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Heat Pump Installer

The role of a Heat Pump Installer is to oversee the system installation and commissioning of heat pump systems. They undertake the installation, servicing, repair, and maintenance in accordance with up-to-date manufacturer guidelines, assessing and diagnosing faults.

Heat Pump Installers also highlight and manage risks, ensuring risk assessment and safety plans are in place and will troubleshoot when appropriate. They will liaise closely with and support Coordinators, customer service teams, sales teams and Project Managers and provide a professional customer service.

Man in high-vis jacket installing a heat pump

The information in our job profiles aims to give a general overview of the role and a guideline to what it involves. The content is not intended to be exhaustive and roles will vary depending on the organisation and sector. The salary ranges are a guide only, as these are dependent on the size and location of the organisation.

Salary range for apprentices
£10k – £15k
Salary range for qualified Heat Pump Installers under supervision
£25k – £28k
Salary range for advanced Heat Pump Installers or Technicians
£28k – £34k
Salary range for management or director level
£40k – £65k

How does this role align to the green agenda?

The installation of heat pumps and low-carbon heating systems is vital in decarbonising UK housing stock and commercial buildings, and in achieving our national net zero goals. Heat pumps reduce the carbon footprint of homeowners and business owners, make their properties more energy efficient, provide independence from the national gas grid and reduce heating bills in the long-term. Those who work in green energy are engaged and interested in how things around us work and want to improve or provide better alternatives to improve their functionality, sustainability, and impact on the environment.

Two men in high-visibility jackets working on heat pumps

Skills and capabilities

Technical knowledge

  • Extensive health and safety knowledge
  • Building regulations and construction legislation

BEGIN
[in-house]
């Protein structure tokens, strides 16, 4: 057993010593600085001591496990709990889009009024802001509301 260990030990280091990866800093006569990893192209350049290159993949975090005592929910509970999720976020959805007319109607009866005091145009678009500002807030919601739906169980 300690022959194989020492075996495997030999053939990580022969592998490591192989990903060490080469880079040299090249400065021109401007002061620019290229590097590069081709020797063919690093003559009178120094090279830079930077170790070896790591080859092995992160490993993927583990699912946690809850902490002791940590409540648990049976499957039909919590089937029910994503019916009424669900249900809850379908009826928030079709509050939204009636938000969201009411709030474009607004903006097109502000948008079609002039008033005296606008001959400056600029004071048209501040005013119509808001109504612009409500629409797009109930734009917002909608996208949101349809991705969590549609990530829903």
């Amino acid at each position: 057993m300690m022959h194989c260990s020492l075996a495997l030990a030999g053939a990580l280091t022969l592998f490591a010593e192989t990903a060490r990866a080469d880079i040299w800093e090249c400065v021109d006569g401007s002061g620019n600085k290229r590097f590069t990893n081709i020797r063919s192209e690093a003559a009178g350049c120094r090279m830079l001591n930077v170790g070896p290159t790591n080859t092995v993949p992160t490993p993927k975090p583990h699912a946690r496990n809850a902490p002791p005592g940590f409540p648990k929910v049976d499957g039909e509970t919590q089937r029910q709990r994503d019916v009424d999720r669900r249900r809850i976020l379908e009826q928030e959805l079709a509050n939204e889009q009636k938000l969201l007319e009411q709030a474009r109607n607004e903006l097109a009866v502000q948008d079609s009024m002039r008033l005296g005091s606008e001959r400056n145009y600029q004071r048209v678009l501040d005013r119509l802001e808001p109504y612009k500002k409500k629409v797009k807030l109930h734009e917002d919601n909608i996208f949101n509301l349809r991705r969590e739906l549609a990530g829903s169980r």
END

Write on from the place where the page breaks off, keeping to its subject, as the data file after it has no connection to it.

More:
• Electrical, plumbing and hand tool skills
  • IT skills such as customer relationship management system (CRM) and computer-aided design
  • (CAD)
  • A curiosity for and specialist interest in electrical systems, appliances, and water systems
  • Specification / design knowledge of heating and hot systems:
    • Thermodynamics / energy flows
    • Fluid mechanics / pipework and pump sizing
    • Heat emitters / heat exchangers
    • Heat cost calculations

Transferable skills

  • Problem reframing and resolution
  • Time management
  • Critical thinking
  • Effective communication
  • Project management
  • Organising
  • Analytical thinking
  • Relationship development

A positive mindset towards, and a commitment to learning and improving is essential.

A day in the life

A day in the life of a Heat Pump Installer involves many tasks. Larger organisations tend to have more segmented roles, as they have access to more IT-based functions and administrative support staff. In smaller organisations, you would work on a wider variety of tasks, including some paperwork and administrative jobs.

The day may generally begin with communication checks and equipment checks for the upcoming site visit. Standard tasks may include completing health and safety and risk assessment checks on site at arrival, and consulting with colleagues, other trades and the Site Manager, or the customer. A Heat Pump Installer will then perform the repair/servicing itself (examples are listed below). The day will end with work completion checks and further liaison with Site Managers and / or the customer. Finally, the work done will be logged and relevant paperwork / administration will be finalised